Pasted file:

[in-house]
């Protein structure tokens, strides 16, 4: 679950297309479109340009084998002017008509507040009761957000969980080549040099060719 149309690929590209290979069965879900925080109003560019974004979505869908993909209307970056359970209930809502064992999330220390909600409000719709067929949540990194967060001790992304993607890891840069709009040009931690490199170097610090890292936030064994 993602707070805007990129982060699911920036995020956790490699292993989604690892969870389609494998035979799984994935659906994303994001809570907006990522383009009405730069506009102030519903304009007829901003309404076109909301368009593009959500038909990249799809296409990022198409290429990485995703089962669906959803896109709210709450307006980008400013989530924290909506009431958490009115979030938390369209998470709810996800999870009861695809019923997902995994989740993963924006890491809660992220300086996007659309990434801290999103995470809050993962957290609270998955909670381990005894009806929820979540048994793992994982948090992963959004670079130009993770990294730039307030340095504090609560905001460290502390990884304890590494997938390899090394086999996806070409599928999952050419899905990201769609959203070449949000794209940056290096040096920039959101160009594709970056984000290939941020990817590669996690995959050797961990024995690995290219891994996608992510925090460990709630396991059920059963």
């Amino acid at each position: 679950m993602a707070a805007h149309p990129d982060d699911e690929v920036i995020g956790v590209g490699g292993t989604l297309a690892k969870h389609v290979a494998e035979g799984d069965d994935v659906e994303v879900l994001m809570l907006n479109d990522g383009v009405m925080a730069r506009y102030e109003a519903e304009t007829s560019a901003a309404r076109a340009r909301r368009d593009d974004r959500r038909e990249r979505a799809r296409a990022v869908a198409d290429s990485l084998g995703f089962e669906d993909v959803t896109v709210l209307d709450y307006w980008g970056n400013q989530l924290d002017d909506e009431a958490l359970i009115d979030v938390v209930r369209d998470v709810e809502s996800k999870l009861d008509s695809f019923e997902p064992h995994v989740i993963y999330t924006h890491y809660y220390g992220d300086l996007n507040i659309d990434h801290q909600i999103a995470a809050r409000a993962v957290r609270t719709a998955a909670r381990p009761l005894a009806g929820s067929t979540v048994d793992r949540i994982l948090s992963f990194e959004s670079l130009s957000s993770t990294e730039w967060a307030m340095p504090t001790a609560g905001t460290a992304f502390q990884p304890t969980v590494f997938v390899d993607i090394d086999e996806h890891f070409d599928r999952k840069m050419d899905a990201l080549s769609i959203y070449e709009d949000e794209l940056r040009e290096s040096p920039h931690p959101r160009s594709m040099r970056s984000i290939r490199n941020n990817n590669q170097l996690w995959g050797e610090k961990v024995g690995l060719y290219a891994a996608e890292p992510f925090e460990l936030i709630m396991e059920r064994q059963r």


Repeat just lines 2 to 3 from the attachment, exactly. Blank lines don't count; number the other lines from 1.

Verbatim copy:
């Protein structure tokens, strides 16, 4: 679950297309479109340009084998002017008509507040009761957000969980080549040099060719 149309690929590209290979069965879900925080109003560019974004979505869908993909209307970056359970209930809502064992999330220390909600409000719709067929949540990194967060001790992304993607890891840069709009040009931690490199170097610090890292936030064994 993602707070805007990129982060699911920036995020956790490699292993989604690892969870389609494998035979799984994935659906994303994001809570907006990522383009009405730069506009102030519903304009007829901003309404076109909301368009593009959500038909990249799809296409990022198409290429990485995703089962669906959803896109709210709450307006980008400013989530924290909506009431958490009115979030938390369209998470709810996800999870009861695809019923997902995994989740993963924006890491809660992220300086996007659309990434801290999103995470809050993962957290609270998955909670381990005894009806929820979540048994793992994982948090992963959004670079130009993770990294730039307030340095504090609560905001460290502390990884304890590494997938390899090394086999996806070409599928999952050419899905990201769609959203070449949000794209940056290096040096920039959101160009594709970056984000290939941020990817590669996690995959050797961990024995690995290219891994996608992510925090460990709630396991059920059963």
């Amino acid at each position: 679950m993602a707070a805007h149309p990129d982060d699911e690929v920036i995020g956790v590209g490699g292993t989604l297309a690892k969870h389609v290979a494998e035979g799984d069965d994935v659906e994303v879900l994001m809570l907006n479109d990522g383009v009405m925080a730069r506009y102030e109003a519903e304009t007829s560019a901003a309404r076109a340009r909301r368009d593009d974004r959500r038909e990249r979505a799809r296409a990022v869908a198409d290429s990485l084998g995703f089962e669906d993909v959803t896109v709210l209307d709450y307006w980008g970056n400013q989530l924290d002017d909506e009431a958490l359970i009115d979030v938390v209930r369209d998470v709810e809502s996800k999870l009861d008509s695809f019923e997902p064992h995994v989740i993963y999330t924006h890491y809660y220390g992220d300086l996007n507040i659309d990434h801290q909600i999103a995470a809050r409000a993962v957290r609270t719709a998955a909670r381990p009761l005894a009806g929820s067929t979540v048994d793992r949540i994982l948090s992963f990194e959004s670079l130009s957000s993770t990294e730039w967060a307030m340095p504090t001790a609560g905001t460290a992304f502390q990884p304890t969980v590494f997938v390899d993607i090394d086999e996806h890891f070409d599928r999952k840069m050419d899905a990201l080549s769609i959203y070449e709009d949000e794209l940056r040009e290096s040096p920039h931690p959101r160009s594709m040099r970056s984000i290939r490199n941020n990817n590669q170097l996690w995959g050797e610090k961990v024995g690995l060719y290219a891994a996608e890292p992510f925090e460990l936030i709630m396991e059920r064994q059963r």